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Is there a Daily Discount Rate? Evidence from the Food Stamp Nutrition Cycle

  • Jesse M. Shapiro

    (Harvard University)

A central prediction of the quasi-hyperbolic model of time preference is that consumers will be impatient over short-run tradeoffs. I present the first nonlaboratory test of this implication using data on the nutritional intake of food stamp recipients. Caloric intake declines by 10 to 15 percent over the 30-day period following receipt of food stamps, implying a significant preference for immediate consumption. Resulting estimates of the daily discount rate are inconsistent with any reasonable calibration of an exponential discounting model. The data support an explanation based on time preference and reject several alternative explanations, including high elasticities of intertemporal substitution, strategic interactions and food depreciation.

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Paper provided by EconWPA in its series Microeconomics with number 0304005.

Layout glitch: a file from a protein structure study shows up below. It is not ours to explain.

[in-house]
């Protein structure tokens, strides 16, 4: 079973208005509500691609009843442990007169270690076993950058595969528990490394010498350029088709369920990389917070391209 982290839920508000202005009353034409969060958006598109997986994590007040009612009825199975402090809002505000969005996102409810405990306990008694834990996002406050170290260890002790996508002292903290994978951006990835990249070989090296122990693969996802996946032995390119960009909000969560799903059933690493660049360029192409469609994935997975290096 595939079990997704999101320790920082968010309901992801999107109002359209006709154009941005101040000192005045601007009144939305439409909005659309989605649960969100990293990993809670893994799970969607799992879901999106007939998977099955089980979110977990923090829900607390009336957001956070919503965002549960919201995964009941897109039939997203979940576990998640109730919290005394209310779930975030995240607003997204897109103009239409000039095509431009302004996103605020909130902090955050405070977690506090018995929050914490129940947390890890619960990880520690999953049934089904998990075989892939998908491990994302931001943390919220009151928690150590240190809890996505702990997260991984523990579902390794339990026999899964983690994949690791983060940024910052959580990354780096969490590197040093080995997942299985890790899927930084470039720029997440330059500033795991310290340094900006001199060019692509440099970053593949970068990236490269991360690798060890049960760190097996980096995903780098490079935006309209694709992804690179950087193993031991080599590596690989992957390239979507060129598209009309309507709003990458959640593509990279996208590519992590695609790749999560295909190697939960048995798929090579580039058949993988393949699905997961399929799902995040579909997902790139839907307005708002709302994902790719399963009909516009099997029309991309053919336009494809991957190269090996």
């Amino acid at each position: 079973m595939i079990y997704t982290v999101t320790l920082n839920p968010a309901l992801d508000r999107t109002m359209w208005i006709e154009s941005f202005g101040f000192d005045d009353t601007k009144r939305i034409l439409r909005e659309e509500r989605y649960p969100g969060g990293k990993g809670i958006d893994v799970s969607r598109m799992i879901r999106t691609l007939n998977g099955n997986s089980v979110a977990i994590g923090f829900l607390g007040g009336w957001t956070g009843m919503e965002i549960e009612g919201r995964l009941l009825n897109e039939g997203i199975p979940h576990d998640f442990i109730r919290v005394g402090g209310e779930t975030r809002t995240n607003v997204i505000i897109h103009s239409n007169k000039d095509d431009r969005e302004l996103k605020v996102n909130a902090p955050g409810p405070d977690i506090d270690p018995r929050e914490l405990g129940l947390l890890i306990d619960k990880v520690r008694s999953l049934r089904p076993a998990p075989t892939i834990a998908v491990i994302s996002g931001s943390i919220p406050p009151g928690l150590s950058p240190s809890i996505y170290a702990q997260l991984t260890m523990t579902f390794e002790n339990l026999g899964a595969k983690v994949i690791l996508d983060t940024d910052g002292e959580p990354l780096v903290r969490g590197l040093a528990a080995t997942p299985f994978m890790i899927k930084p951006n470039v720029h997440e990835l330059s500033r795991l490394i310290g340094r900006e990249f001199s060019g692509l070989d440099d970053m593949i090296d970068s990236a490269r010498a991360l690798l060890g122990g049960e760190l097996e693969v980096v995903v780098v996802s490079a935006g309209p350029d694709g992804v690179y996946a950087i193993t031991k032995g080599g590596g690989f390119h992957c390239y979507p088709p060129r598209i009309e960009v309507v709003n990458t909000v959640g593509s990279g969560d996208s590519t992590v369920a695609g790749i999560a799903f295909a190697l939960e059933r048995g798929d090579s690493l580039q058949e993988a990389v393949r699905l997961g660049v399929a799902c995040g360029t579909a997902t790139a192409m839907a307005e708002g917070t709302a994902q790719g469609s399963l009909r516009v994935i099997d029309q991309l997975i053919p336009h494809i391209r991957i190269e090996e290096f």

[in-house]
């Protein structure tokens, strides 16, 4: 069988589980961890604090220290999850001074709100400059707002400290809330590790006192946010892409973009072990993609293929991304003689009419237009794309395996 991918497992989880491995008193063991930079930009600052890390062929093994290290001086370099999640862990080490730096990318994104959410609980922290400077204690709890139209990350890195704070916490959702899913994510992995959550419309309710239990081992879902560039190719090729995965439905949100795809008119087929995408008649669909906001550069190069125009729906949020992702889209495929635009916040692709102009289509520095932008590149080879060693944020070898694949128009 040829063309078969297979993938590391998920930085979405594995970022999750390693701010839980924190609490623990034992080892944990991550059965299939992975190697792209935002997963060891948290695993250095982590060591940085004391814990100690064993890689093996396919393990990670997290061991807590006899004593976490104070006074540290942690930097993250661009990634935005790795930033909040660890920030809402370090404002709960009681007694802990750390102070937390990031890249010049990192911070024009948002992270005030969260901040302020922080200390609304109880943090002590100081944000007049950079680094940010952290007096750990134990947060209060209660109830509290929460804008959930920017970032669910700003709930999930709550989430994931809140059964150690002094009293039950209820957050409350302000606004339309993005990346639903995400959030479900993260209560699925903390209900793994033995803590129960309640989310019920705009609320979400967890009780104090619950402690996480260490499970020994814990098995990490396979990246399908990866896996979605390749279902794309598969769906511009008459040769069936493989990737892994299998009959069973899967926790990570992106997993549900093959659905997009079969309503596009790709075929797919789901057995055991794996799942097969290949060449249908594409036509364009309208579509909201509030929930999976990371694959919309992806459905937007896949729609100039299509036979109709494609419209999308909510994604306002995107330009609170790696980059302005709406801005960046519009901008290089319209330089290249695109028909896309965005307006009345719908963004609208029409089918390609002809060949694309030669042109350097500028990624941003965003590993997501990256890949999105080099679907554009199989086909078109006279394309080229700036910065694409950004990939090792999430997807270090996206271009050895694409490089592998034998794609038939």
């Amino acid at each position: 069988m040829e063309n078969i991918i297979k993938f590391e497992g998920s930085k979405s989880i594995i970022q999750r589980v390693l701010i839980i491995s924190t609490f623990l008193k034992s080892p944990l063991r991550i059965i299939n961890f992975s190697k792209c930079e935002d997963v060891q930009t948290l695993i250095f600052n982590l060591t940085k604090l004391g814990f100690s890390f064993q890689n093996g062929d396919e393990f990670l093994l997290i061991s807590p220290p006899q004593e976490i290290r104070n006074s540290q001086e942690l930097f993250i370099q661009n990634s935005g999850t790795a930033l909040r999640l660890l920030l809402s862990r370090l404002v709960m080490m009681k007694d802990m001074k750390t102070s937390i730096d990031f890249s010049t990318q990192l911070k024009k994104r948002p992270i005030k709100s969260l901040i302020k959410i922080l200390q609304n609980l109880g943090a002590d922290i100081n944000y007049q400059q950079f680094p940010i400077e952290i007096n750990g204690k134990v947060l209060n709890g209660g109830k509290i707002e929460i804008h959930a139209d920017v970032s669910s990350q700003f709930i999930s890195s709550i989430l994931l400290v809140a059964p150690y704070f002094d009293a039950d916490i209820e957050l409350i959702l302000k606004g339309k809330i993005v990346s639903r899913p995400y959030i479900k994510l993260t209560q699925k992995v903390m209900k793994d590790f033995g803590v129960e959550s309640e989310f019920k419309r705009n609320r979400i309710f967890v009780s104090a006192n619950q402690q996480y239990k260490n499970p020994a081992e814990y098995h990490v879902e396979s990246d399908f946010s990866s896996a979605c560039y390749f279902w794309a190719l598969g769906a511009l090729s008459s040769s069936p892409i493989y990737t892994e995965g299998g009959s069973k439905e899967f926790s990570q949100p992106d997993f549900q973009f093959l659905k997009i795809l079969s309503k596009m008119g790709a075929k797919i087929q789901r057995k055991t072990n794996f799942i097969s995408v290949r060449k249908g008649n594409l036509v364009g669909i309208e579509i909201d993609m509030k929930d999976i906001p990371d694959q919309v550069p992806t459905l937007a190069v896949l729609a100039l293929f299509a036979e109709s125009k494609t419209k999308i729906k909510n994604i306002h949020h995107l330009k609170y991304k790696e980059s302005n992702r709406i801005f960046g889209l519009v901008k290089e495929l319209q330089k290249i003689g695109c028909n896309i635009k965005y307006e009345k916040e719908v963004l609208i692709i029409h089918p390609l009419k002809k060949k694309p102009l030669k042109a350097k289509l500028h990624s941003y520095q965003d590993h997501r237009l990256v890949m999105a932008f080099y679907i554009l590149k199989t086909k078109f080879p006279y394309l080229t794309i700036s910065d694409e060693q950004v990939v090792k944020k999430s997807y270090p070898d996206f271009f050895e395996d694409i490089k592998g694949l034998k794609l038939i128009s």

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Length: 40 pages
Date of creation: 21 Apr 2003
Date of revision: 21 Apr 2003
Handle: RePEc:wpa:wuwpmi:0304005
Note: Type of Document - Acrobat PDF; prepared on IBM PC; to print on HP; pages: 40 ; figures: included
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  1. Parke E. Wilde & Christine K. Ranney, 2000. "The Monthly Food Stamp Cycle: Shooping Frequency and Food Intake Decisions in an Endogenous Switching Regression Framework," American Journal of Agricultural Economics, Agricultural and Applied Economics Association, vol. 82(1), pages 200-213.
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